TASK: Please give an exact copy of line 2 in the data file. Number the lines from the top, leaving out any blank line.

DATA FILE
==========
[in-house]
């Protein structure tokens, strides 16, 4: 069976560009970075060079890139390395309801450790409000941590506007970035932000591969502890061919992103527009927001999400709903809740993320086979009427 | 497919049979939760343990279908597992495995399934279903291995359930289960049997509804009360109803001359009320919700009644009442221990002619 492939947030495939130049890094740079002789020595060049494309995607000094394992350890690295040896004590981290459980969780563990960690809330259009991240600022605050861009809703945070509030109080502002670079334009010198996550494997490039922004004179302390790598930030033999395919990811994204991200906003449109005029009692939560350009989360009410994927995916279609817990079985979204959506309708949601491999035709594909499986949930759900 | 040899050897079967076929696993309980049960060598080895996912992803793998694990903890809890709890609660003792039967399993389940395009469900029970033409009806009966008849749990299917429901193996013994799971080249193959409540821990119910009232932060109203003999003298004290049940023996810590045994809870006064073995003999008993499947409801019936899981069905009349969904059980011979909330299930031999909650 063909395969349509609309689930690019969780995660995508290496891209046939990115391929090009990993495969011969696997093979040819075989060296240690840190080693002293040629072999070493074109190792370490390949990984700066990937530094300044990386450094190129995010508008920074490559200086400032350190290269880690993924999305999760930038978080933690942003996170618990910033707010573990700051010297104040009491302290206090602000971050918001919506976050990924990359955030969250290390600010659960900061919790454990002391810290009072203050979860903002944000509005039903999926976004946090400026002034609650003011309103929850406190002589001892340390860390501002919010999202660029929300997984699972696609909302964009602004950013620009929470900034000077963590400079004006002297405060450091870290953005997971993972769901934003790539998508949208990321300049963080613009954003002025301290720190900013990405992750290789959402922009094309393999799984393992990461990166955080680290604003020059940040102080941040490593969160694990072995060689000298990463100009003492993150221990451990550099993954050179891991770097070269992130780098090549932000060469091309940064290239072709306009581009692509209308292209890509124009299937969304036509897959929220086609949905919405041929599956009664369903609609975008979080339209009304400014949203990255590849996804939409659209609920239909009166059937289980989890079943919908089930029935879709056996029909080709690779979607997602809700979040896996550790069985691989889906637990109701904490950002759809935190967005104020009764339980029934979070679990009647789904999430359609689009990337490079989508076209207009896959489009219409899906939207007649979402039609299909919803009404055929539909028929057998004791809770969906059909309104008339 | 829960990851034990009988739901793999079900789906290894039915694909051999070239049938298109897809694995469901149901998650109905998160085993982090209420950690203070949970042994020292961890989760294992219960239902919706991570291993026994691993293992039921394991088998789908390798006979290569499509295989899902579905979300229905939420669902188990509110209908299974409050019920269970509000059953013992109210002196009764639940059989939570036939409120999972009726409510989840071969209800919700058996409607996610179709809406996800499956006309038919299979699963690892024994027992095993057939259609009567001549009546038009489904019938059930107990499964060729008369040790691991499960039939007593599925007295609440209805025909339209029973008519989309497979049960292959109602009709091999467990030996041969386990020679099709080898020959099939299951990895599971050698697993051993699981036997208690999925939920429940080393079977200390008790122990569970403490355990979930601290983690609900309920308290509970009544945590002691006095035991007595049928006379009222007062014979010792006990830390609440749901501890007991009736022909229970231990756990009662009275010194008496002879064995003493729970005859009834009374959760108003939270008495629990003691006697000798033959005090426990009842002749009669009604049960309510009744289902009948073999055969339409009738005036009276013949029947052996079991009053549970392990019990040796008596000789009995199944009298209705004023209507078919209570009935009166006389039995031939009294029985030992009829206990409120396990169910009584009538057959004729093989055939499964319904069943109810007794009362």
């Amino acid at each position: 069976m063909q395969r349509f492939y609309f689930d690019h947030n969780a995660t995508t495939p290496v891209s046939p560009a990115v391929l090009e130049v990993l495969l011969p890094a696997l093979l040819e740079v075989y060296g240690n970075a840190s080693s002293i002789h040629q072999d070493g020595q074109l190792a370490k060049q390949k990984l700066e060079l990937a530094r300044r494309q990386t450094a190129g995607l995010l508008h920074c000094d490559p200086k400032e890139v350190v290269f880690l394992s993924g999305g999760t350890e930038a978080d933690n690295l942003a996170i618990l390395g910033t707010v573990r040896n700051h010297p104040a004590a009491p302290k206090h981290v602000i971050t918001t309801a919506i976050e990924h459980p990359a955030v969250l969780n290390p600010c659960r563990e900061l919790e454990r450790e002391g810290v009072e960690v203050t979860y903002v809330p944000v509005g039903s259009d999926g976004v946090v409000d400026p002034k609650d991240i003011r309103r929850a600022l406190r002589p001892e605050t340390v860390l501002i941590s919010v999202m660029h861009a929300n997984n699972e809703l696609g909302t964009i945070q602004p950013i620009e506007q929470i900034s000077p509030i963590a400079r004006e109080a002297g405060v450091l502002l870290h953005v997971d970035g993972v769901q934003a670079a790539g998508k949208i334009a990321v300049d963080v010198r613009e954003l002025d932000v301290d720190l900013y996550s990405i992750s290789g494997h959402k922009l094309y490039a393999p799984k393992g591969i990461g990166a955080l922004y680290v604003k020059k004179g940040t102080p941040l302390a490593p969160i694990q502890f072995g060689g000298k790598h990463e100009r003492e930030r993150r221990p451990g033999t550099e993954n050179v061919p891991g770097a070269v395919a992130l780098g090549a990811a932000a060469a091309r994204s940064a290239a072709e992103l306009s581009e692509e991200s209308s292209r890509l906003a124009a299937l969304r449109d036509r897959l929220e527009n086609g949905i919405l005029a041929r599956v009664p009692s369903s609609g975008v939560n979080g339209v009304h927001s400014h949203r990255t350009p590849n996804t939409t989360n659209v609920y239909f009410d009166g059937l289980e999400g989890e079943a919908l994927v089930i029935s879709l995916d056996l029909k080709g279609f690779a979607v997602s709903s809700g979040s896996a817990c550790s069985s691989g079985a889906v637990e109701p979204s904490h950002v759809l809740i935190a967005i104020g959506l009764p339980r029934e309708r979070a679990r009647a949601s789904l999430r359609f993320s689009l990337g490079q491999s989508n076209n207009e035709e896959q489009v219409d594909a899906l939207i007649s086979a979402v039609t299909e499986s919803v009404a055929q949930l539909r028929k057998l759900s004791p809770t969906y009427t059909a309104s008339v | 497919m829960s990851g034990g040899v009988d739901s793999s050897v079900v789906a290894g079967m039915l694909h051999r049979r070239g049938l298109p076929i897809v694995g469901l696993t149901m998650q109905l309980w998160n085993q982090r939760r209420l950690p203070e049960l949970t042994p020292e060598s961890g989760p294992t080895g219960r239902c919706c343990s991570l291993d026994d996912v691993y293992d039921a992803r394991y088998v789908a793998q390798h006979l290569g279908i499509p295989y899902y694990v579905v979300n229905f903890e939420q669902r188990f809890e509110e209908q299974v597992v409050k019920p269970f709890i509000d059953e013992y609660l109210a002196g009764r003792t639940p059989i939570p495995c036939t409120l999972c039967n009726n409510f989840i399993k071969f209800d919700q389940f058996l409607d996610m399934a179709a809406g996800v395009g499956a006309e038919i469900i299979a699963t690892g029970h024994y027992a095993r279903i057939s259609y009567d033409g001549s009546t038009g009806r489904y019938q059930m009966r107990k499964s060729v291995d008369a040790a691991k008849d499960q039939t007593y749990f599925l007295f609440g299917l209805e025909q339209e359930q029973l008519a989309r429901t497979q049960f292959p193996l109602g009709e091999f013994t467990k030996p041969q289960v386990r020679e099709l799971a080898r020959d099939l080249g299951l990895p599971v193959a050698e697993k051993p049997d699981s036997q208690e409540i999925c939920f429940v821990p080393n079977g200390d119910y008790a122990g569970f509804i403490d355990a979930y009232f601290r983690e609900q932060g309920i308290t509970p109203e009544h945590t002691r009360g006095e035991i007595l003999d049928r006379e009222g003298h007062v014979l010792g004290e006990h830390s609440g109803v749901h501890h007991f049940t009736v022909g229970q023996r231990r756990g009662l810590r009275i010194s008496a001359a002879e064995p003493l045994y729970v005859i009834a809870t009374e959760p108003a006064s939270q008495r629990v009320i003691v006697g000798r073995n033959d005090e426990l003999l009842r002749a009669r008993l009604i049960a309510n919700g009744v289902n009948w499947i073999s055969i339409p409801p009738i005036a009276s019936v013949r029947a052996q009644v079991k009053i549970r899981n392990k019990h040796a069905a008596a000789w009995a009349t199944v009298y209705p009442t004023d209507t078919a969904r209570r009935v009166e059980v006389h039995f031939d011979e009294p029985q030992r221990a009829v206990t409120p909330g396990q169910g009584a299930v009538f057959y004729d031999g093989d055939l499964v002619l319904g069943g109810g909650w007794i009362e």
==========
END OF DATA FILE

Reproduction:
């Protein structure tokens, strides 16, 4: 069976560009970075060079890139390395309801450790409000941590506007970035932000591969502890061919992103527009927001999400709903809740993320086979009427 | 497919049979939760343990279908597992495995399934279903291995359930289960049997509804009360109803001359009320919700009644009442221990002619 492939947030495939130049890094740079002789020595060049494309995607000094394992350890690295040896004590981290459980969780563990960690809330259009991240600022605050861009809703945070509030109080502002670079334009010198996550494997490039922004004179302390790598930030033999395919990811994204991200906003449109005029009692939560350009989360009410994927995916279609817990079985979204959506309708949601491999035709594909499986949930759900 | 040899050897079967076929696993309980049960060598080895996912992803793998694990903890809890709890609660003792039967399993389940395009469900029970033409009806009966008849749990299917429901193996013994799971080249193959409540821990119910009232932060109203003999003298004290049940023996810590045994809870006064073995003999008993499947409801019936899981069905009349969904059980011979909330299930031999909650 063909395969349509609309689930690019969780995660995508290496891209046939990115391929090009990993495969011969696997093979040819075989060296240690840190080693002293040629072999070493074109190792370490390949990984700066990937530094300044990386450094190129995010508008920074490559200086400032350190290269880690993924999305999760930038978080933690942003996170618990910033707010573990700051010297104040009491302290206090602000971050918001919506976050990924990359955030969250290390600010659960900061919790454990002391810290009072203050979860903002944000509005039903999926976004946090400026002034609650003011309103929850406190002589001892340390860390501002919010999202660029929300997984699972696609909302964009602004950013620009929470900034000077963590400079004006002297405060450091870290953005997971993972769901934003790539998508949208990321300049963080613009954003002025301290720190900013990405992750290789959402922009094309393999799984393992990461990166955080680290604003020059940040102080941040490593969160694990072995060689000298990463100009003492993150221990451990550099993954050179891991770097070269992130780098090549932000060469091309940064290239072709306009581009692509209308292209890509124009299937969304036509897959929220086609949905919405041929599956009664369903609609975008979080339209009304400014949203990255590849996804939409659209609920239909009166059937289980989890079943919908089930029935879709056996029909080709690779979607997602809700979040896996550790069985691989889906637990109701904490950002759809935190967005104020009764339980029934979070679990009647789904999430359609689009990337490079989508076209207009896959489009219409899906939207007649979402039609299909919803009404055929539909028929057998004791809770969906059909309104008339 | 829960990851034990009988739901793999079900789906290894039915694909051999070239049938298109897809694995469901149901998650109905998160085993982090209420950690203070949970042994020292961890989760294992219960239902919706991570291993026994691993293992039921394991088998789908390798006979290569499509295989899902579905979300229905939420669902188990509110209908299974409050019920269970509000059953013992109210002196009764639940059989939570036939409120999972009726409510989840071969209800919700058996409607996610179709809406996800499956006309038919299979699963690892024994027992095993057939259609009567001549009546038009489904019938059930107990499964060729008369040790691991499960039939007593599925007295609440209805025909339209029973008519989309497979049960292959109602009709091999467990030996041969386990020679099709080898020959099939299951990895599971050698697993051993699981036997208690999925939920429940080393079977200390008790122990569970403490355990979930601290983690609900309920308290509970009544945590002691006095035991007595049928006379009222007062014979010792006990830390609440749901501890007991009736022909229970231990756990009662009275010194008496002879064995003493729970005859009834009374959760108003939270008495629990003691006697000798033959005090426990009842002749009669009604049960309510009744289902009948073999055969339409009738005036009276013949029947052996079991009053549970392990019990040796008596000789009995199944009298209705004023209507078919209570009935009166006389039995031939009294029985030992009829206990409120396990169910009584009538057959004729093989055939499964319904069943109810007794009362």